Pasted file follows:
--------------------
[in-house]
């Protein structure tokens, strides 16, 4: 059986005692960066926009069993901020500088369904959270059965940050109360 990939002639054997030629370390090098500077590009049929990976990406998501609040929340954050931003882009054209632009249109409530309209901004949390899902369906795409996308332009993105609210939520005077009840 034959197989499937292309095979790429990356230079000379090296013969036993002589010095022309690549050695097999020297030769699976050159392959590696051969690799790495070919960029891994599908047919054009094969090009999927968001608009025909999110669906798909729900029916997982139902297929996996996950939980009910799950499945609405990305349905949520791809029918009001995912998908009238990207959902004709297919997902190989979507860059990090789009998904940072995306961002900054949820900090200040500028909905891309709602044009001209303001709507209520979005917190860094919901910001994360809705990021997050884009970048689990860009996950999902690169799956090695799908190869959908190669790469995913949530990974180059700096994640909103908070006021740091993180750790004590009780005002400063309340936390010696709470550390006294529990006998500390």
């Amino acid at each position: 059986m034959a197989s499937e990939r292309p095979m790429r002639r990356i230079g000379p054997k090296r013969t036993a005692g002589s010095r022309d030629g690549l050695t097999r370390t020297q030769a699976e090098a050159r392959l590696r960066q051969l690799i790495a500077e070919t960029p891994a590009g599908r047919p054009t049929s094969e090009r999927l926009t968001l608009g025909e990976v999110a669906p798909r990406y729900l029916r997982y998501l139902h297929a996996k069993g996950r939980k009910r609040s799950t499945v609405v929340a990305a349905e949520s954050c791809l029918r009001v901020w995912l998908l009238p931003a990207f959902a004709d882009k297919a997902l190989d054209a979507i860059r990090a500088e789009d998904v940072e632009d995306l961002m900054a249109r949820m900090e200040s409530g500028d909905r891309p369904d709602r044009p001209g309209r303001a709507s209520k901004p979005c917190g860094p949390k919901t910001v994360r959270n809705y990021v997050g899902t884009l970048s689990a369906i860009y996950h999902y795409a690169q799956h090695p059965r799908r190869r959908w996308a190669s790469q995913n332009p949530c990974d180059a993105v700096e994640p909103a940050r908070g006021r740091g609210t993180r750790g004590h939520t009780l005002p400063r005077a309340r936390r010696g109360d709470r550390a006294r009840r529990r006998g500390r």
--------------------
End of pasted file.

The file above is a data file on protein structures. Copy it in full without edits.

[in-house]
């Protein structure tokens, strides 16, 4: 059986005692960066926009069993901020500088369904959270059965940050109360 990939002639054997030629370390090098500077590009049929990976990406998501609040929340954050931003882009054209632009249109409530309209901004949390899902369906795409996308332009993105609210939520005077009840 034959197989499937292309095979790429990356230079000379090296013969036993002589010095022309690549050695097999020297030769699976050159392959590696051969690799790495070919960029891994599908047919054009094969090009999927968001608009025909999110669906798909729900029916997982139902297929996996996950939980009910799950499945609405990305349905949520791809029918009001995912998908009238990207959902004709297919997902190989979507860059990090789009998904940072995306961002900054949820900090200040500028909905891309709602044009001209303001709507209520979005917190860094919901910001994360809705990021997050884009970048689990860009996950999902690169799956090695799908190869959908190669790469995913949530990974180059700096994640909103908070006021740091993180750790004590009780005002400063309340936390010696709470550390006294529990006998500390």
């Amino acid at each position: 059986m034959a197989s499937e990939r292309p095979m790429r002639r990356i230079g000379p054997k090296r013969t036993a005692g002589s010095r022309d030629g690549l050695t097999r370390t020297q030769a699976e090098a050159r392959l590696r960066q051969l690799i790495a500077e070919t960029p891994a590009g599908r047919p054009t049929s094969e090009r999927l926009t968001l608009g025909e990976v999110a669906p798909r990406y729900l029916r997982y998501l139902h297929a996996k069993g996950r939980k009910r609040s799950t499945v609405v929340a990305a349905e949520s954050c791809l029918r009001v901020w995912l998908l009238p931003a990207f959902a004709d882009k297919a997902l190989d054209a979507i860059r990090a500088e789009d998904v940072e632009d995306l961002m900054a249109r949820m900090e200040s409530g500028d909905r891309p369904d709602r044009p001209g309209r303001a709507s209520k901004p979005c917190g860094p949390k919901t910001v994360r959270n809705y990021v997050g899902t884009l970048s689990a369906i860009y996950h999902y795409a690169q799956h090695p059965r799908r190869r959908w996308a190669s790469q995913n332009p949530c990974d180059a993105v700096e994640p909103a940050r908070g006021r740091g609210t993180r750790g004590h939520t009780l005002p400063r005077a309340r936390r010696g109360d709470r550390a006294r009840r529990r006998g500390r």